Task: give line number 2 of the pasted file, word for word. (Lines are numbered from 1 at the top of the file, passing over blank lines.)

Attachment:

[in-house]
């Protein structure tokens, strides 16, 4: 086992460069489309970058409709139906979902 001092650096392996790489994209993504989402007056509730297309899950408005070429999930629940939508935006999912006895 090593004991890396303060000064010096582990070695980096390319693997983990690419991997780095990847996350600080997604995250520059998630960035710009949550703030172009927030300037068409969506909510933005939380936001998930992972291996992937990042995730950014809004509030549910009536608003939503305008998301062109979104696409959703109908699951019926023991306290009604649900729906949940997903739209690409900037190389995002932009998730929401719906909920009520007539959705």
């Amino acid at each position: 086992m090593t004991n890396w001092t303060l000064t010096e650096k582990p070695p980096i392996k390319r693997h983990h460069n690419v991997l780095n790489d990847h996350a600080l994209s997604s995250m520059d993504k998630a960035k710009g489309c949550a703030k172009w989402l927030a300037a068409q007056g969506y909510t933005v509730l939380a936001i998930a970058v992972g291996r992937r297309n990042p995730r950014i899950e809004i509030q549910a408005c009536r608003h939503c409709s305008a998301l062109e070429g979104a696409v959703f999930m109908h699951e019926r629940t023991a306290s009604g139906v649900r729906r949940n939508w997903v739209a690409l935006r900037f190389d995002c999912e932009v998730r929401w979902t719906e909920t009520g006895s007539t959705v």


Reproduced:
């Protein structure tokens, strides 16, 4: 086992460069489309970058409709139906979902 001092650096392996790489994209993504989402007056509730297309899950408005070429999930629940939508935006999912006895 090593004991890396303060000064010096582990070695980096390319693997983990690419991997780095990847996350600080997604995250520059998630960035710009949550703030172009927030300037068409969506909510933005939380936001998930992972291996992937990042995730950014809004509030549910009536608003939503305008998301062109979104696409959703109908699951019926023991306290009604649900729906949940997903739209690409900037190389995002932009998730929401719906909920009520007539959705």